eISSN: 2449-6731
ISSN: 2449-6723
Prenatal Cardiology
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Review paper

Prenatal ultrasound evaluation in the current era of COVID-19 – looking only for major congenital defects or subtle sonographic and echocardiographic findings, as well?

Oskar Sylwestrzak
Maria Respondek-Liberska
2, 3

  1. Medical Faculty, Fifth-grade student, Medical University of Lodz, Poland
  2. Department of Prenatal Cardiology, Polish Mother’s Memorial Hospital Research Institute in Lodz, Poland
  3. Department of Diagnosis and Prophylaxis of Congenital Malformations, Medical University of Lodz, Poland
Prenat Cardio 2020; 10(1); 50-56
Online publish date: 2020/05/13
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In December 2019 a novel coronavirus emerged. COVID-19 disease varies in severity. Pregnancy implicates special susceptibility to pathogens and severe pneumonia. It is rational to compare accessible literature and discuss possible prenatal ultrasound monitoring in cases of COVID-19 among gravidas.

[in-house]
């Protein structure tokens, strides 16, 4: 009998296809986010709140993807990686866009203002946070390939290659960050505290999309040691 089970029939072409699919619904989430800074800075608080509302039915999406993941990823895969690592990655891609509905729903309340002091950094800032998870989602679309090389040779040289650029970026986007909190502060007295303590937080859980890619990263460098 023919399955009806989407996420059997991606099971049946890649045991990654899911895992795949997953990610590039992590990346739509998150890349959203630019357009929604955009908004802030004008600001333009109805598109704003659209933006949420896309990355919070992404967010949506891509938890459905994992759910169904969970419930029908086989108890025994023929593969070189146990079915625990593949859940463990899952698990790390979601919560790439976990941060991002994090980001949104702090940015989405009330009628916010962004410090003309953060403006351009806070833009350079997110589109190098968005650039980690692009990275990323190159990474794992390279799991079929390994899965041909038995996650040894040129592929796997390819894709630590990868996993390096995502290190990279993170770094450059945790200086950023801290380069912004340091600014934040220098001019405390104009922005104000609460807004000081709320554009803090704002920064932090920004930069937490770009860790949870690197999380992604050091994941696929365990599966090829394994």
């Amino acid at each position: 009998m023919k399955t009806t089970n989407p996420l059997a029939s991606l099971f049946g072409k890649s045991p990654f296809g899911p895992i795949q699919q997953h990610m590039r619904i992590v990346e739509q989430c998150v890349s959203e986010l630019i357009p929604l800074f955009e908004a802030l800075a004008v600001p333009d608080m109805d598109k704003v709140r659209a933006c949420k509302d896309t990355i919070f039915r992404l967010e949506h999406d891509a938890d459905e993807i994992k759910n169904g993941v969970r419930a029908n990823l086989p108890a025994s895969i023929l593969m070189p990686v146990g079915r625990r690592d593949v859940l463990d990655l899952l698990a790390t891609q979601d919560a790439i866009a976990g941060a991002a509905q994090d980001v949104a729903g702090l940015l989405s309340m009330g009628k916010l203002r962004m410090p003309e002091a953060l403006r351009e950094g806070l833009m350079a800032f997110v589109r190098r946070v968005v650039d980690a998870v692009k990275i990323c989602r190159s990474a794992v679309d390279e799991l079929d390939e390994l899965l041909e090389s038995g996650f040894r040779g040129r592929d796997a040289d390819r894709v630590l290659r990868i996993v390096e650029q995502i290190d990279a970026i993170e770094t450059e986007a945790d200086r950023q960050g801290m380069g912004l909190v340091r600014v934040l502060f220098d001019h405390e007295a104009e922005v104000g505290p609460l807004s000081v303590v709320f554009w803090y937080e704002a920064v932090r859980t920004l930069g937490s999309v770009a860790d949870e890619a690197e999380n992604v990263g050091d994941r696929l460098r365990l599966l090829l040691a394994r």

Material and methods
A PubMed search was conducted, utilising the terms ‘covid 19’ and ‘pregnancy’. Only original source materials were used for comparison. Collected data included: author, date of study, region of study, number of cases, gravidas’ age, trimester of pregnancy during examination, chronic, concomitant diseases, symptoms of infection, type of delivery, Apgar score range, fetal problems, perinatal outcome, and the possibility of vertical transmission.

From a total of 39 results initially identified, six matched our search criteria. Mothers’ ages ranged from 22 to 40 years. Mostly they were healthy women, previously with COVID-19 infection, and without chronic diseases. Symptoms of COVID-19 were similar to those presented in the general population: fever, cough, sneezing, nasal congestion, sore throat, myalgia, malaise, dyspnoea, and diarrhoea. Caesarean section constituted 93% of all deliveries. Twenty of 48 (41%) fetuses were delivered preterm. Apgar scores ranged from 7 to 10 points; only one neonate received 7 points. There is no evidence of SARS-CoV-2 vertical transmission until now.

Current literature does not allow for more precise description of fetal functional changes in the course of maternal COVID-19. More extensive studies are needed with special consideration of fetal cardiovascular system examination and further postnatal monitoring and more extensive epidemiological evaluation.


fetal echocardiography, fetal ultrasound, COVID-19

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